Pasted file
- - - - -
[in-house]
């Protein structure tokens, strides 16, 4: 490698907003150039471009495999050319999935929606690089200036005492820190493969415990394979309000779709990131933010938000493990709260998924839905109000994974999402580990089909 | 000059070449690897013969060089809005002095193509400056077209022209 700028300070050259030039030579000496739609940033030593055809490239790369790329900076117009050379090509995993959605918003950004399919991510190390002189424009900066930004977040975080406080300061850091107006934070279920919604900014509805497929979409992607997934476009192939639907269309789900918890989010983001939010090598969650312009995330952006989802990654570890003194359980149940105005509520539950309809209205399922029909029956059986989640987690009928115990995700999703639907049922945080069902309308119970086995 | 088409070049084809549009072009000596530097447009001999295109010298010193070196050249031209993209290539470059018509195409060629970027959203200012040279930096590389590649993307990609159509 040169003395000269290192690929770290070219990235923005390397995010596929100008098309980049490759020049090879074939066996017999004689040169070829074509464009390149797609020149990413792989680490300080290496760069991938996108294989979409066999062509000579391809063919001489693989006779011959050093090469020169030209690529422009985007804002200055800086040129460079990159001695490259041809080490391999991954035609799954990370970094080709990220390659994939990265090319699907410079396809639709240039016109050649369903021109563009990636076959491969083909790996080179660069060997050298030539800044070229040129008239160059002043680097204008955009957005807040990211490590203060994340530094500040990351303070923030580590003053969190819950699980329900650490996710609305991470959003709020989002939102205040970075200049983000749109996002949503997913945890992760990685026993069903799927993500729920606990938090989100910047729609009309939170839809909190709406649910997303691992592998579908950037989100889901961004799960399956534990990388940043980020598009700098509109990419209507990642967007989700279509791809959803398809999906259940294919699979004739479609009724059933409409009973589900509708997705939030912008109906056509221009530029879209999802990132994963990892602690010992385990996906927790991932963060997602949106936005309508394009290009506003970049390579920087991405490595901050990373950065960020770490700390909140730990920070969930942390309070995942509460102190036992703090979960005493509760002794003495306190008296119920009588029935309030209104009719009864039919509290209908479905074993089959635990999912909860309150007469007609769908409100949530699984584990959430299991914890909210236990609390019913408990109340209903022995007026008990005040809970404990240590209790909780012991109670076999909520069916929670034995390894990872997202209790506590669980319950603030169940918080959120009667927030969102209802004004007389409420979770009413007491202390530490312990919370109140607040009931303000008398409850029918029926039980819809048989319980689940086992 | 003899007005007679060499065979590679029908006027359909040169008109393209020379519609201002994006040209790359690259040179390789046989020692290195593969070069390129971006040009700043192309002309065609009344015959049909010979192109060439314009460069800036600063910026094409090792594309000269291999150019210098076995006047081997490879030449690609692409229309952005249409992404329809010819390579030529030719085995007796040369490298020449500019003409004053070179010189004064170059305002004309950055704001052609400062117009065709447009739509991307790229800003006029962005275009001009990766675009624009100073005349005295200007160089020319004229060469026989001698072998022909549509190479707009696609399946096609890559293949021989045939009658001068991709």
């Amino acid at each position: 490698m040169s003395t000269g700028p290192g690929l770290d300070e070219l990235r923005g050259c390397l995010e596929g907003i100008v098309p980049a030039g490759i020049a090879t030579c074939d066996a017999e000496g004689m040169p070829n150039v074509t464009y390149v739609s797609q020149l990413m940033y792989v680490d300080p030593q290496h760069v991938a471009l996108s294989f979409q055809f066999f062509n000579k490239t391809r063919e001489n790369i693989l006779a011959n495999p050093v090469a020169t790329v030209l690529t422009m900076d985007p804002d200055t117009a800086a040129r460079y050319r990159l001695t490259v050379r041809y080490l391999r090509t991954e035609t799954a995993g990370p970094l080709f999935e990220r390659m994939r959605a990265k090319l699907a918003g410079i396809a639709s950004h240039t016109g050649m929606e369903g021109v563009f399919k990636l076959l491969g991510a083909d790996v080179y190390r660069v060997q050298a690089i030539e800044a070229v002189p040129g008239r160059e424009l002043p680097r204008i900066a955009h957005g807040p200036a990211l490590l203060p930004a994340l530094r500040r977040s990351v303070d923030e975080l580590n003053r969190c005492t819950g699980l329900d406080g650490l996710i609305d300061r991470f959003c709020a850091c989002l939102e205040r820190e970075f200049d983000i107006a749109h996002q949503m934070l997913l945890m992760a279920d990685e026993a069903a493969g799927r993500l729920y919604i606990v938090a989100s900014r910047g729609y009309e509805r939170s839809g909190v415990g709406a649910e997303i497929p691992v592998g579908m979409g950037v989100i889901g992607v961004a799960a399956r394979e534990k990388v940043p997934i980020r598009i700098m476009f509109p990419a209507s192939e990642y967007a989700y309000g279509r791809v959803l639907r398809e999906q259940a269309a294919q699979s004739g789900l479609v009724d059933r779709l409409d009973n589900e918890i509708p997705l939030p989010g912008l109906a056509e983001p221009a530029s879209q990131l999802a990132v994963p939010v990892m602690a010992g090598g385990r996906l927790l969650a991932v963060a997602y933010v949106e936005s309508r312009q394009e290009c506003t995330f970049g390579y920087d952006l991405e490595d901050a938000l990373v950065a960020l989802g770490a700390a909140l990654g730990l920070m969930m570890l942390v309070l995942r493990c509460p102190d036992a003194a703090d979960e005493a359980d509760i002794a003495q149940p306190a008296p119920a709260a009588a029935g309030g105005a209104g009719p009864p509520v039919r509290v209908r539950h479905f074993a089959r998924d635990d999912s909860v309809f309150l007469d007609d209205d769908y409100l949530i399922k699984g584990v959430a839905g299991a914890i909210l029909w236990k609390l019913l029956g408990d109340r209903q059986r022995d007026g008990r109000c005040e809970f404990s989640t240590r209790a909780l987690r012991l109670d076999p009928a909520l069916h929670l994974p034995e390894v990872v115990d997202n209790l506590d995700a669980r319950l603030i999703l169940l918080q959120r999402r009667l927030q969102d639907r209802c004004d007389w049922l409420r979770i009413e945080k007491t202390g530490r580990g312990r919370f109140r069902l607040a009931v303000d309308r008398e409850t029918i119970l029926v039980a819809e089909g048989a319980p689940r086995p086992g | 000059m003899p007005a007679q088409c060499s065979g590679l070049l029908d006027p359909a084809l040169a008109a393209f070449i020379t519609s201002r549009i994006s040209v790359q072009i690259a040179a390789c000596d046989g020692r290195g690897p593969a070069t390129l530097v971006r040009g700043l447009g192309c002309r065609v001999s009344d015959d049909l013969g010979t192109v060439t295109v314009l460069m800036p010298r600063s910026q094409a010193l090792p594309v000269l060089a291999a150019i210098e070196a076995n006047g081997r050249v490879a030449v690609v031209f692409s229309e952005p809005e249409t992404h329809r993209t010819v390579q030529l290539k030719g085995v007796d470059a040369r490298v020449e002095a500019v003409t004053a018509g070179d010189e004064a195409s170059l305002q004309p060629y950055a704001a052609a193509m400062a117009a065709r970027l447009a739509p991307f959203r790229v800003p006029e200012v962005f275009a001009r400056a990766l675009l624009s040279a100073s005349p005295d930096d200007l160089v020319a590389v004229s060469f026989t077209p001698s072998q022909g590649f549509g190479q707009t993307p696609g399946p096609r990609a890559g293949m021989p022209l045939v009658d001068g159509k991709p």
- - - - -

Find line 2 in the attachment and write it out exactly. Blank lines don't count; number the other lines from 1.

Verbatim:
């Protein structure tokens, strides 16, 4: 490698907003150039471009495999050319999935929606690089200036005492820190493969415990394979309000779709990131933010938000493990709260998924839905109000994974999402580990089909 | 000059070449690897013969060089809005002095193509400056077209022209 700028300070050259030039030579000496739609940033030593055809490239790369790329900076117009050379090509995993959605918003950004399919991510190390002189424009900066930004977040975080406080300061850091107006934070279920919604900014509805497929979409992607997934476009192939639907269309789900918890989010983001939010090598969650312009995330952006989802990654570890003194359980149940105005509520539950309809209205399922029909029956059986989640987690009928115990995700999703639907049922945080069902309308119970086995 | 088409070049084809549009072009000596530097447009001999295109010298010193070196050249031209993209290539470059018509195409060629970027959203200012040279930096590389590649993307990609159509 040169003395000269290192690929770290070219990235923005390397995010596929100008098309980049490759020049090879074939066996017999004689040169070829074509464009390149797609020149990413792989680490300080290496760069991938996108294989979409066999062509000579391809063919001489693989006779011959050093090469020169030209690529422009985007804002200055800086040129460079990159001695490259041809080490391999991954035609799954990370970094080709990220390659994939990265090319699907410079396809639709240039016109050649369903021109563009990636076959491969083909790996080179660069060997050298030539800044070229040129008239160059002043680097204008955009957005807040990211490590203060994340530094500040990351303070923030580590003053969190819950699980329900650490996710609305991470959003709020989002939102205040970075200049983000749109996002949503997913945890992760990685026993069903799927993500729920606990938090989100910047729609009309939170839809909190709406649910997303691992592998579908950037989100889901961004799960399956534990990388940043980020598009700098509109990419209507990642967007989700279509791809959803398809999906259940294919699979004739479609009724059933409409009973589900509708997705939030912008109906056509221009530029879209999802990132994963990892602690010992385990996906927790991932963060997602949106936005309508394009290009506003970049390579920087991405490595901050990373950065960020770490700390909140730990920070969930942390309070995942509460102190036992703090979960005493509760002794003495306190008296119920009588029935309030209104009719009864039919509290209908479905074993089959635990999912909860309150007469007609769908409100949530699984584990959430299991914890909210236990609390019913408990109340209903022995007026008990005040809970404990240590209790909780012991109670076999909520069916929670034995390894990872997202209790506590669980319950603030169940918080959120009667927030969102209802004004007389409420979770009413007491202390530490312990919370109140607040009931303000008398409850029918029926039980819809048989319980689940086992 | 003899007005007679060499065979590679029908006027359909040169008109393209020379519609201002994006040209790359690259040179390789046989020692290195593969070069390129971006040009700043192309002309065609009344015959049909010979192109060439314009460069800036600063910026094409090792594309000269291999150019210098076995006047081997490879030449690609692409229309952005249409992404329809010819390579030529030719085995007796040369490298020449500019003409004053070179010189004064170059305002004309950055704001052609400062117009065709447009739509991307790229800003006029962005275009001009990766675009624009100073005349005295200007160089020319004229060469026989001698072998022909549509190479707009696609399946096609890559293949021989045939009658001068991709």